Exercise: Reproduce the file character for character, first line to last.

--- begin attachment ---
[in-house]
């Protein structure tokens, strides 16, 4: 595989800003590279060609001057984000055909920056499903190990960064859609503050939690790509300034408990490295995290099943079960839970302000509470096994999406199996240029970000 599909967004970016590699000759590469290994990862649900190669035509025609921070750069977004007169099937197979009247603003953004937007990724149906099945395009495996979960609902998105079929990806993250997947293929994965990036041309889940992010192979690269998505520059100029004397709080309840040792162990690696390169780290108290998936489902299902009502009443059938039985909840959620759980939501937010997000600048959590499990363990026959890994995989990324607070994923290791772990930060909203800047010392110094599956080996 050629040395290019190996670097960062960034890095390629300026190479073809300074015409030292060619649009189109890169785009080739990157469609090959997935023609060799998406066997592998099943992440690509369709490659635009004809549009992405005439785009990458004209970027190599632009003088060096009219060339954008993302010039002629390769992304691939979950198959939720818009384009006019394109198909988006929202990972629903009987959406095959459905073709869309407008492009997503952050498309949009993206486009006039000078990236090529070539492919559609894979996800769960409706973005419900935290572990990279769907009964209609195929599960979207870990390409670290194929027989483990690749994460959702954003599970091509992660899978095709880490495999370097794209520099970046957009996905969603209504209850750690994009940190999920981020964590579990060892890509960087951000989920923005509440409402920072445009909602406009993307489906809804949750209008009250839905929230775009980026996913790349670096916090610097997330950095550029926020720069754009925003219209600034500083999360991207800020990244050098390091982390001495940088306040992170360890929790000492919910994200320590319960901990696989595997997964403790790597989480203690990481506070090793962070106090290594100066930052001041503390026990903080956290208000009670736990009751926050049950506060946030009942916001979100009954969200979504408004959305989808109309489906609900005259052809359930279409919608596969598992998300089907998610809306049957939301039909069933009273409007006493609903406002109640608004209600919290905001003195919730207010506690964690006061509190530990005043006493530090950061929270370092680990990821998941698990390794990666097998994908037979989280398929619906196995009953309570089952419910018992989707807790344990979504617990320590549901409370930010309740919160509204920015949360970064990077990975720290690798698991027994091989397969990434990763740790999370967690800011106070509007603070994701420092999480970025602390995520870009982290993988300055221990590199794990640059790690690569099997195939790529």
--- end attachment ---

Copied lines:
[in-house]
């Protein structure tokens, strides 16, 4: 595989800003590279060609001057984000055909920056499903190990960064859609503050939690790509300034408990490295995290099943079960839970302000509470096994999406199996240029970000 599909967004970016590699000759590469290994990862649900190669035509025609921070750069977004007169099937197979009247603003953004937007990724149906099945395009495996979960609902998105079929990806993250997947293929994965990036041309889940992010192979690269998505520059100029004397709080309840040792162990690696390169780290108290998936489902299902009502009443059938039985909840959620759980939501937010997000600048959590499990363990026959890994995989990324607070994923290791772990930060909203800047010392110094599956080996 050629040395290019190996670097960062960034890095390629300026190479073809300074015409030292060619649009189109890169785009080739990157469609090959997935023609060799998406066997592998099943992440690509369709490659635009004809549009992405005439785009990458004209970027190599632009003088060096009219060339954008993302010039002629390769992304691939979950198959939720818009384009006019394109198909988006929202990972629903009987959406095959459905073709869309407008492009997503952050498309949009993206486009006039000078990236090529070539492919559609894979996800769960409706973005419900935290572990990279769907009964209609195929599960979207870990390409670290194929027989483990690749994460959702954003599970091509992660899978095709880490495999370097794209520099970046957009996905969603209504209850750690994009940190999920981020964590579990060892890509960087951000989920923005509440409402920072445009909602406009993307489906809804949750209008009250839905929230775009980026996913790349670096916090610097997330950095550029926020720069754009925003219209600034500083999360991207800020990244050098390091982390001495940088306040992170360890929790000492919910994200320590319960901990696989595997997964403790790597989480203690990481506070090793962070106090290594100066930052001041503390026990903080956290208000009670736990009751926050049950506060946030009942916001979100009954969200979504408004959305989808109309489906609900005259052809359930279409919608596969598992998300089907998610809306049957939301039909069933009273409007006493609903406002109640608004209600919290905001003195919730207010506690964690006061509190530990005043006493530090950061929270370092680990990821998941698990390794990666097998994908037979989280398929619906196995009953309570089952419910018992989707807790344990979504617990320590549901409370930010309740919160509204920015949360970064990077990975720290690798698991027994091989397969990434990763740790999370967690800011106070509007603070994701420092999480970025602390995520870009982290993988300055221990590199794990640059790690690569099997195939790529």